The Anza Borrego wildflower season was coming to a close so we decided to take a day trip out to explore the Canyon Sin Nombre area with a group of friends. Canyon Sin Nombre translates to “Canyon Without a Name” which makes it sound a bit more ominous then it really is. Sure there are some deep sand sections and some boulders to negotiate, but in general a stock 4WD can traverse this section of the Carrizo Badlands without any problems.
We left behind overcast skies on the coast and by the time we reached the Tecate divide the sun was shining and the sky was a brilliant blue.
Our first stop was the overlook just south of Canyon Sin Nombre, which offers a spectacular view of the Carrizo Badlands. The wind was cranking at the top and didn’t subside until we jumped back in our vehicles and started descending down the jeep trail into the canyon. I opted to put the transfer case in low range to get a feel for how low the gearing is. I was impressed at the snail like pace the Toyota Landcruiser was able to maintain without stalling. The common theme in all of the Toyota Landcruisers we have owned (5 in all), is how comfortable they feel once the pavement ends.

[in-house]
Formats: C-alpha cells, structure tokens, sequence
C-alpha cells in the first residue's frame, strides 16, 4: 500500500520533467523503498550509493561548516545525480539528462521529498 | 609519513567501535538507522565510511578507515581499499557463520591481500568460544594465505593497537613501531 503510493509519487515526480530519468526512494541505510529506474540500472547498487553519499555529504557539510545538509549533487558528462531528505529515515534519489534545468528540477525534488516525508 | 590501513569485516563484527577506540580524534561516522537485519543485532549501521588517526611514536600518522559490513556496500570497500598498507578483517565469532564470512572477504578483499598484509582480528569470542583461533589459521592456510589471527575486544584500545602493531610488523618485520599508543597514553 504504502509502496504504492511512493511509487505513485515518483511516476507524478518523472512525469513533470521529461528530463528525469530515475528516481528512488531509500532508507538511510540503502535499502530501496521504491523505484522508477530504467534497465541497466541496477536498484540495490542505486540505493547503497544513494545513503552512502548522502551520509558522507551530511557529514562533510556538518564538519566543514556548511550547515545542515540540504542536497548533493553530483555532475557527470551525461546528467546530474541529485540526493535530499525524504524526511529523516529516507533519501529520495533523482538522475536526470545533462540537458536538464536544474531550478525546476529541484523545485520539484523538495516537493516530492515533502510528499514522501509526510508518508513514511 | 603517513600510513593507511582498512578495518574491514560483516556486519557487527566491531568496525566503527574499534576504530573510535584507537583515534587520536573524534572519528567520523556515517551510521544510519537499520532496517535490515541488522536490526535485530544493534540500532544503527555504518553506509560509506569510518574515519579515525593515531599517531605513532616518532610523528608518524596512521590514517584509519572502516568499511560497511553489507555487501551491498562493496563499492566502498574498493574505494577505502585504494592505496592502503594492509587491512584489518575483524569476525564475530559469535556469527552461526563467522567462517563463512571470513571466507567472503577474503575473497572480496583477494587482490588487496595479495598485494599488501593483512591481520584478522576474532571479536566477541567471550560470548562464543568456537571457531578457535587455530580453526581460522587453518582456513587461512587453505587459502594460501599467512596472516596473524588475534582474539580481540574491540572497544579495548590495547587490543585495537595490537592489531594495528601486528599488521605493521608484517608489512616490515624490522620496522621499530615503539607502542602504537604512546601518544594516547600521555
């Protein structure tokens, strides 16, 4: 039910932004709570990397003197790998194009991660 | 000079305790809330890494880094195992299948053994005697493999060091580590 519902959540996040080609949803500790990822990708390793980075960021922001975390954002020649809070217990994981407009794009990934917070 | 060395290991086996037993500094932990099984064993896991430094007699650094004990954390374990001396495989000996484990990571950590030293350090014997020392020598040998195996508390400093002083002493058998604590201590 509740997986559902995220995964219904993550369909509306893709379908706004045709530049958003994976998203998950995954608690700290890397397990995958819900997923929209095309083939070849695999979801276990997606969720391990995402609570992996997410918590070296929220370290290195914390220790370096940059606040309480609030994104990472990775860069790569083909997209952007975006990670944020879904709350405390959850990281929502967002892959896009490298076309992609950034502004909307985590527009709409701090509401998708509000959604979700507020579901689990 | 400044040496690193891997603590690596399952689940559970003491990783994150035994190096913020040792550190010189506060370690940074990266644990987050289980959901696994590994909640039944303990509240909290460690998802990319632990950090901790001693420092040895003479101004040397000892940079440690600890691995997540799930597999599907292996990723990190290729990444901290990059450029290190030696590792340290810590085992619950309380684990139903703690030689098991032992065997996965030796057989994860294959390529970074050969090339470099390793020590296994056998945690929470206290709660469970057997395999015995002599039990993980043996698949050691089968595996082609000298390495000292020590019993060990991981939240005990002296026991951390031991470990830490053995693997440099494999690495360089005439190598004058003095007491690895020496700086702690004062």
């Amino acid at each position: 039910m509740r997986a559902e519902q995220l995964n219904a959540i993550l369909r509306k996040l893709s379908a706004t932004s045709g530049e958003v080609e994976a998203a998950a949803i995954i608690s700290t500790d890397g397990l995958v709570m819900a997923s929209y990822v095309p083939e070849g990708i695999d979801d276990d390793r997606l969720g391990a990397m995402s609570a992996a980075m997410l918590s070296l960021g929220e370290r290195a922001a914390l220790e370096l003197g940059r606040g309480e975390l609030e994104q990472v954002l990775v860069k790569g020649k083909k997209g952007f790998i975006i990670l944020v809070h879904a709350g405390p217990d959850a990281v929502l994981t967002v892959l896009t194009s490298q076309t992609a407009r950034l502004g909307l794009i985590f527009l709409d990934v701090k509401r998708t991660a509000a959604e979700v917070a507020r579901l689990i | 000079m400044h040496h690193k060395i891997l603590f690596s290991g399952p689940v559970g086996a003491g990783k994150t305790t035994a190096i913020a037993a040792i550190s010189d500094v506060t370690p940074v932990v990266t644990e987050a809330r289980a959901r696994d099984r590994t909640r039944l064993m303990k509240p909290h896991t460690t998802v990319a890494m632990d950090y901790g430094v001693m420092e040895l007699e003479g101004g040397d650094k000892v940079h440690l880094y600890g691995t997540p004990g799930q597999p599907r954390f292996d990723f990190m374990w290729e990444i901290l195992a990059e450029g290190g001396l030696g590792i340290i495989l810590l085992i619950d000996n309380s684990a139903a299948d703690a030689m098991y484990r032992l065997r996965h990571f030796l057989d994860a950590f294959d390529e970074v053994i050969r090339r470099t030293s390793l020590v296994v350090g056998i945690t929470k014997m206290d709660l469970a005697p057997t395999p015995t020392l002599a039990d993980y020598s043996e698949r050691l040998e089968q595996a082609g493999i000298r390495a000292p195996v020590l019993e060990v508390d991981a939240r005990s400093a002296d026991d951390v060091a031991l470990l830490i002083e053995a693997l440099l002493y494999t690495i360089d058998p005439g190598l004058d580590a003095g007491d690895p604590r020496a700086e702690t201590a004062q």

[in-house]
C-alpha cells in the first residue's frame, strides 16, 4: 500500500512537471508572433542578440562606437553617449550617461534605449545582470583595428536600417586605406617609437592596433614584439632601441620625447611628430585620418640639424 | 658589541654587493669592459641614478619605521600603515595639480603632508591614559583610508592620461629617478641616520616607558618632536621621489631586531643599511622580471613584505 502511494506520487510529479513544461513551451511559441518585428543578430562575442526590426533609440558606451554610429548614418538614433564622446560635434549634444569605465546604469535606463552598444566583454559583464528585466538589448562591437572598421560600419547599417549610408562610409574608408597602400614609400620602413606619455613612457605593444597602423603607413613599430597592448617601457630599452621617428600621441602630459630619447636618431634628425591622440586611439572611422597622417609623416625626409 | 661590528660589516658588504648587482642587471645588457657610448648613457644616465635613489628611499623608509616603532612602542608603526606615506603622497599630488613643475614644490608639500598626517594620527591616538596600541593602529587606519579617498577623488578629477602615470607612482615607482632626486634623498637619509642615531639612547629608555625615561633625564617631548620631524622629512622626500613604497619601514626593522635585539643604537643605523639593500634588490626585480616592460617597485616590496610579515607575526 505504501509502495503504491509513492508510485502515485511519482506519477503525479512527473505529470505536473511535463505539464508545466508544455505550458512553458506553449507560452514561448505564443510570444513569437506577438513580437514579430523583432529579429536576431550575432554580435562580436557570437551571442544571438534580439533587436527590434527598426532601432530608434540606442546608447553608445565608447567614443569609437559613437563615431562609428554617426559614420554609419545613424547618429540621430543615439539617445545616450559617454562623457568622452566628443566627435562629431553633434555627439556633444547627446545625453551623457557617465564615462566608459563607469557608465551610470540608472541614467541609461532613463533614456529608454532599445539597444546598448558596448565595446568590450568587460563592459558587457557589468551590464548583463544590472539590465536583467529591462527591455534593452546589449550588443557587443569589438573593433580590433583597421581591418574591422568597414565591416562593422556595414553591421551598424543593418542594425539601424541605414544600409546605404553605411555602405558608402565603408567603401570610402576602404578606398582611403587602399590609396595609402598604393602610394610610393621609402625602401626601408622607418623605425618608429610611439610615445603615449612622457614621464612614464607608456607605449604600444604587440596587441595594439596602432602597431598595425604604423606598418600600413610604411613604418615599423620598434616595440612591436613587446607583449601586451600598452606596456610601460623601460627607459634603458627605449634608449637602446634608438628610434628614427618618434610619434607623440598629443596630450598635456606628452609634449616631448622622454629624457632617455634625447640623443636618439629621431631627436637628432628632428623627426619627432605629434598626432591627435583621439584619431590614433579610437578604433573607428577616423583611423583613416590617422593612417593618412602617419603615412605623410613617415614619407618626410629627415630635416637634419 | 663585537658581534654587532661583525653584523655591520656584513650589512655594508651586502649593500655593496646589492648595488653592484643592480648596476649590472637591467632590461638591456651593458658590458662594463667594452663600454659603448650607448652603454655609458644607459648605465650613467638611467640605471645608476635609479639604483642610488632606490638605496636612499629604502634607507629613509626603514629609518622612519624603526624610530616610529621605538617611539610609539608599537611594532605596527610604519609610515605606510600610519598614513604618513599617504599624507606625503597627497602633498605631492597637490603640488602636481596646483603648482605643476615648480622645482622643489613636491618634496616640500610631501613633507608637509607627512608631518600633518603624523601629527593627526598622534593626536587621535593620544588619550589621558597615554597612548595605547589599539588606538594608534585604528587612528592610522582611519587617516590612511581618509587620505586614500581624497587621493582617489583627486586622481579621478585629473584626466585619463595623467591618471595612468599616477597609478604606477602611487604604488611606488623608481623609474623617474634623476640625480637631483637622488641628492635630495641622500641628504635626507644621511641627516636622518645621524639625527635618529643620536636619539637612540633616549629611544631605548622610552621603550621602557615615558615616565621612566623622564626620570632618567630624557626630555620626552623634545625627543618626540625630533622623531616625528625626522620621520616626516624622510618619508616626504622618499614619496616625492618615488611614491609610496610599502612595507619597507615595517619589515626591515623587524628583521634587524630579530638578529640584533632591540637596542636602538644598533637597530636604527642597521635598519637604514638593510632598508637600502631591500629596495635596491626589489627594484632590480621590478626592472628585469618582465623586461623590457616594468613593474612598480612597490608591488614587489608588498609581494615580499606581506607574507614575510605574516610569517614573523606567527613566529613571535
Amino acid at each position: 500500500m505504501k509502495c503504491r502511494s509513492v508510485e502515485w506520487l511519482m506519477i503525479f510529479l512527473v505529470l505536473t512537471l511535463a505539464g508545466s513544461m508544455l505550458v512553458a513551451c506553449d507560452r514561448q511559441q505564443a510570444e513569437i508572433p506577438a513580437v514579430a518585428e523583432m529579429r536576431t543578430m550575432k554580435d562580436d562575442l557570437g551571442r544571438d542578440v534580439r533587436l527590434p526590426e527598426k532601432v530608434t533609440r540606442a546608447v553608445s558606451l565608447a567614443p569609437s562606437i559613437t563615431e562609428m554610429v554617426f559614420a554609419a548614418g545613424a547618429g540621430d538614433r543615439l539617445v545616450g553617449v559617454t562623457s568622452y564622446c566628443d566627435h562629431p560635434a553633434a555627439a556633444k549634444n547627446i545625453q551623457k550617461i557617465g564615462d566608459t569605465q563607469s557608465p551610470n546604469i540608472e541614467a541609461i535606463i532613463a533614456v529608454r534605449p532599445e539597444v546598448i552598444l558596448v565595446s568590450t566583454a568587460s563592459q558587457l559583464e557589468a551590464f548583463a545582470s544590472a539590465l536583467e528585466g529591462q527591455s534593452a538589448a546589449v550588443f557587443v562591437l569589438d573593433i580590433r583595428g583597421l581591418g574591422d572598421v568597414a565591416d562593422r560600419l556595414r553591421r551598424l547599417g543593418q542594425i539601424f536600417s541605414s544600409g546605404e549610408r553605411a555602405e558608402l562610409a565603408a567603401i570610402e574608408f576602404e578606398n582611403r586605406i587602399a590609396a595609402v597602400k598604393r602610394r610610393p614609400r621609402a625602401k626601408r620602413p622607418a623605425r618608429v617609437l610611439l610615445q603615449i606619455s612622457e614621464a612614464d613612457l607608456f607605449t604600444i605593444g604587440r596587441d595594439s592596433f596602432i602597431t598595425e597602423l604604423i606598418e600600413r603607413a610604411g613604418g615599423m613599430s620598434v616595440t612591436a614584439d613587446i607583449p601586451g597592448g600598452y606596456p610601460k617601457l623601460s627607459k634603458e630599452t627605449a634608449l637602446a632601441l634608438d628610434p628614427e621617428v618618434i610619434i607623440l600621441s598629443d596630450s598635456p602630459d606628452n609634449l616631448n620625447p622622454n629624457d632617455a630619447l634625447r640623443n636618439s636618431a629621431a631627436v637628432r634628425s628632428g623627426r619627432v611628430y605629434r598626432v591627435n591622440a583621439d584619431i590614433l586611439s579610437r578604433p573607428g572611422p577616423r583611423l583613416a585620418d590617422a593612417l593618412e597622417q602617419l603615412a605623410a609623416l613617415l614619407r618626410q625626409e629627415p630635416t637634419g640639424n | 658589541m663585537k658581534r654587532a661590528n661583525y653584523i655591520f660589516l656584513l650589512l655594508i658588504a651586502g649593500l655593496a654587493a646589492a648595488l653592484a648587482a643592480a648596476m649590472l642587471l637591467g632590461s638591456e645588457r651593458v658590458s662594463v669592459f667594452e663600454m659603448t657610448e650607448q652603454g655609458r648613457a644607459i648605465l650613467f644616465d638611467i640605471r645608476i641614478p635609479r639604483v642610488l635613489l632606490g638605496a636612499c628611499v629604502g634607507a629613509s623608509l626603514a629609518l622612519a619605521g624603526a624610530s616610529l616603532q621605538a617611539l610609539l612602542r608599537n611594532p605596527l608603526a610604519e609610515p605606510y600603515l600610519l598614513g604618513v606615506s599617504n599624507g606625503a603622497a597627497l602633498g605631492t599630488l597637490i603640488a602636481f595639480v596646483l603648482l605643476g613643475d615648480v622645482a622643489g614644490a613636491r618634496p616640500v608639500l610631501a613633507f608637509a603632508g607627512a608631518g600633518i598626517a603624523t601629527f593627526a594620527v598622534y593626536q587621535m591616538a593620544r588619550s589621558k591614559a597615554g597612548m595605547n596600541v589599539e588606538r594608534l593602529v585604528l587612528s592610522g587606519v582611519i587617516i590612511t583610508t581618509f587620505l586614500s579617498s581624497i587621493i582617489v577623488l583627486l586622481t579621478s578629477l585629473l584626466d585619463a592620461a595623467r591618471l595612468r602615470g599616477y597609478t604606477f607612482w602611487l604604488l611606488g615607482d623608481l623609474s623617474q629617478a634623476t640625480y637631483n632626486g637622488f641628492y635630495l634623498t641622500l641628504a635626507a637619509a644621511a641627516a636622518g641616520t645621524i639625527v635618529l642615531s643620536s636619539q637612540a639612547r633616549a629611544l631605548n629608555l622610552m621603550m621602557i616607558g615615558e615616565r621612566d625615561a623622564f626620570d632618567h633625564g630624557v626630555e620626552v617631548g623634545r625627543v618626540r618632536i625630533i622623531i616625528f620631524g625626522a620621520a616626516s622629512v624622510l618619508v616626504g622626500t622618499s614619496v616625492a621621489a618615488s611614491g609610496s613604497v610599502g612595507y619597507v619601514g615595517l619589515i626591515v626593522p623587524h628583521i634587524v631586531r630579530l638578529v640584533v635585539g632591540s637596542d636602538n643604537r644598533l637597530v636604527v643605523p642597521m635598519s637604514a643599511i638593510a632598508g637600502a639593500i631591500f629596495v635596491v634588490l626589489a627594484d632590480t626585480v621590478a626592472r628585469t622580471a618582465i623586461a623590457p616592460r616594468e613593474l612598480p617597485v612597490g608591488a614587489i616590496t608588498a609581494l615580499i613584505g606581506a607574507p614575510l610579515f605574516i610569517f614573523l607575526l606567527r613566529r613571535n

We arrived at the mouth of one of the larger slot canyons and parked our vehicles. What initially started out as a wide trail quickly turned into a twisting, rock scrambling hike up a narrowing gorge. In a few places the walls were so tight you actually had to twist sideways to squeeze through.
The crew did great negotiating the trail and we eventually arrived at the top which gave us a chance to take in the view of the surrounding badlands area.
After hiking back down to the canyon floor, we sat in the shade, had lunch and watched the “Dust Devils” whip by.
It was a bit hard to keep the sand out of our sandwiches due to the wind, but hey isn’t that what the Desert is all about?